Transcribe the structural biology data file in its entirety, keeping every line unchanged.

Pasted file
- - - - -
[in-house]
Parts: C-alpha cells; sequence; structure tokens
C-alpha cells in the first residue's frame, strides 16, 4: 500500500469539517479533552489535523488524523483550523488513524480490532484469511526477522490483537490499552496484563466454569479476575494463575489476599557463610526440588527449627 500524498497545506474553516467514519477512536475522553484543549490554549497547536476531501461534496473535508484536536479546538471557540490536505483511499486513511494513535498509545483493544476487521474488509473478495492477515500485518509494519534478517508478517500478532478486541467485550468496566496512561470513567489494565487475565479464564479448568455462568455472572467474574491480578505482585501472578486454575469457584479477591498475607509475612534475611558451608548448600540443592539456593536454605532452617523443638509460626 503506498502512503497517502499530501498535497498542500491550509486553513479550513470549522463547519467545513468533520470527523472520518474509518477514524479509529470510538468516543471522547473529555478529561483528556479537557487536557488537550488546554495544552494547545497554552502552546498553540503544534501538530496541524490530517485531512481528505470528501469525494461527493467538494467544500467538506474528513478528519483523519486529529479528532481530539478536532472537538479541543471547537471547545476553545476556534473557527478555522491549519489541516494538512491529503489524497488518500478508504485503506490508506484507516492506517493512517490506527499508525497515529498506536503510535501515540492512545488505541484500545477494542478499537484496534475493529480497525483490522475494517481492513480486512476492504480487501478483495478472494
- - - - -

[in-house]
Parts: C-alpha cells; sequence; structure tokens
C-alpha cells in the first residue's frame, strides 16, 4: 500500500469539517479533552489535523488524523483550523488513524480490532484469511526477522490483537490499552496484563466454569479476575494463575489476599557463610526440588527449627 500524498497545506474553516467514519477512536475522553484543549490554549497547536476531501461534496473535508484536536479546538471557540490536505483511499486513511494513535498509545483493544476487521474488509473478495492477515500485518509494519534478517508478517500478532478486541467485550468496566496512561470513567489494565487475565479464564479448568455462568455472572467474574491480578505482585501472578486454575469457584479477591498475607509475612534475611558451608548448600540443592539456593536454605532452617523443638509460626 503506498502512503497517502499530501498535497498542500491550509486553513479550513470549522463547519467545513468533520470527523472520518474509518477514524479509529470510538468516543471522547473529555478529561483528556479537557487536557488537550488546554495544552494547545497554552502552546498553540503544534501538530496541524490530517485531512481528505470528501469525494461527493467538494467544500467538506474528513478528519483523519486529529479528532481530539478536532472537538479541543471547537471547545476553545476556534473557527478555522491549519489541516494538512491529503489524497488518500478508504485503506490508506484507516492506517493512517490506527499508525497515529498506536503510535501515540492512545488505541484500545477494542478499537484496534475493529480497525483490522475494517481492513480486512476492504480487501478483495478472494